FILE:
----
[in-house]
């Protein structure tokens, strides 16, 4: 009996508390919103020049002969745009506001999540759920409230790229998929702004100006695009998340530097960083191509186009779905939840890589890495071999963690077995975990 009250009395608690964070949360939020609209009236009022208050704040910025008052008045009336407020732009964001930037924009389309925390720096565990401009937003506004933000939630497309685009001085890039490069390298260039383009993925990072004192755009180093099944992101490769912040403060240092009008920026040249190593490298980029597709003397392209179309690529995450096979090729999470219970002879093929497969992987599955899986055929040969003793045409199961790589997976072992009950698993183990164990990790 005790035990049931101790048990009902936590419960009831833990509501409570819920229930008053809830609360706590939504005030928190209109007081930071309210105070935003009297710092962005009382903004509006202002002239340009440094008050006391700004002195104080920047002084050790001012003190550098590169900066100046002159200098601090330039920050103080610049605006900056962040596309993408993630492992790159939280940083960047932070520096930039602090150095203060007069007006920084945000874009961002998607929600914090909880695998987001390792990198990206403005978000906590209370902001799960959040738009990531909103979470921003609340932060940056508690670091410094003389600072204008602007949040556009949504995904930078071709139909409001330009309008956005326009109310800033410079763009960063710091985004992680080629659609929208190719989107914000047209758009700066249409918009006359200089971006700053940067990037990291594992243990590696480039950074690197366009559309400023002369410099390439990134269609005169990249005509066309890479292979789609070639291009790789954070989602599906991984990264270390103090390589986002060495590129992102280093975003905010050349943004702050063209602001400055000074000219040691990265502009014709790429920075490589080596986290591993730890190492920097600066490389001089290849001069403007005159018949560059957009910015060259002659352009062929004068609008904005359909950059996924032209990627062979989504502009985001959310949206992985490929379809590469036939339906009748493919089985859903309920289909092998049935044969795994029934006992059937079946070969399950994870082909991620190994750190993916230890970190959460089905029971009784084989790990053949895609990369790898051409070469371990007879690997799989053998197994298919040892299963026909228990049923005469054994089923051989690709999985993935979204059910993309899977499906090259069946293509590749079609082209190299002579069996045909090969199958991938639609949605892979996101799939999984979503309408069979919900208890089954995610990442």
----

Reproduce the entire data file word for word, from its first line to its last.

[in-house]
């Protein structure tokens, strides 16, 4: 009996508390919103020049002969745009506001999540759920409230790229998929702004100006695009998340530097960083191509186009779905939840890589890495071999963690077995975990 009250009395608690964070949360939020609209009236009022208050704040910025008052008045009336407020732009964001930037924009389309925390720096565990401009937003506004933000939630497309685009001085890039490069390298260039383009993925990072004192755009180093099944992101490769912040403060240092009008920026040249190593490298980029597709003397392209179309690529995450096979090729999470219970002879093929497969992987599955899986055929040969003793045409199961790589997976072992009950698993183990164990990790 005790035990049931101790048990009902936590419960009831833990509501409570819920229930008053809830609360706590939504005030928190209109007081930071309210105070935003009297710092962005009382903004509006202002002239340009440094008050006391700004002195104080920047002084050790001012003190550098590169900066100046002159200098601090330039920050103080610049605006900056962040596309993408993630492992790159939280940083960047932070520096930039602090150095203060007069007006920084945000874009961002998607929600914090909880695998987001390792990198990206403005978000906590209370902001799960959040738009990531909103979470921003609340932060940056508690670091410094003389600072204008602007949040556009949504995904930078071709139909409001330009309008956005326009109310800033410079763009960063710091985004992680080629659609929208190719989107914000047209758009700066249409918009006359200089971006700053940067990037990291594992243990590696480039950074690197366009559309400023002369410099390439990134269609005169990249005509066309890479292979789609070639291009790789954070989602599906991984990264270390103090390589986002060495590129992102280093975003905010050349943004702050063209602001400055000074000219040691990265502009014709790429920075490589080596986290591993730890190492920097600066490389001089290849001069403007005159018949560059957009910015060259002659352009062929004068609008904005359909950059996924032209990627062979989504502009985001959310949206992985490929379809590469036939339906009748493919089985859903309920289909092998049935044969795994029934006992059937079946070969399950994870082909991620190994750190993916230890970190959460089905029971009784084989790990053949895609990369790898051409070469371990007879690997799989053998197994298919040892299963026909228990049923005469054994089923051989690709999985993935979204059910993309899977499906090259069946293509590749079609082209190299002579069996045909090969199958991938639609949605892979996101799939999984979503309408069979919900208890089954995610990442």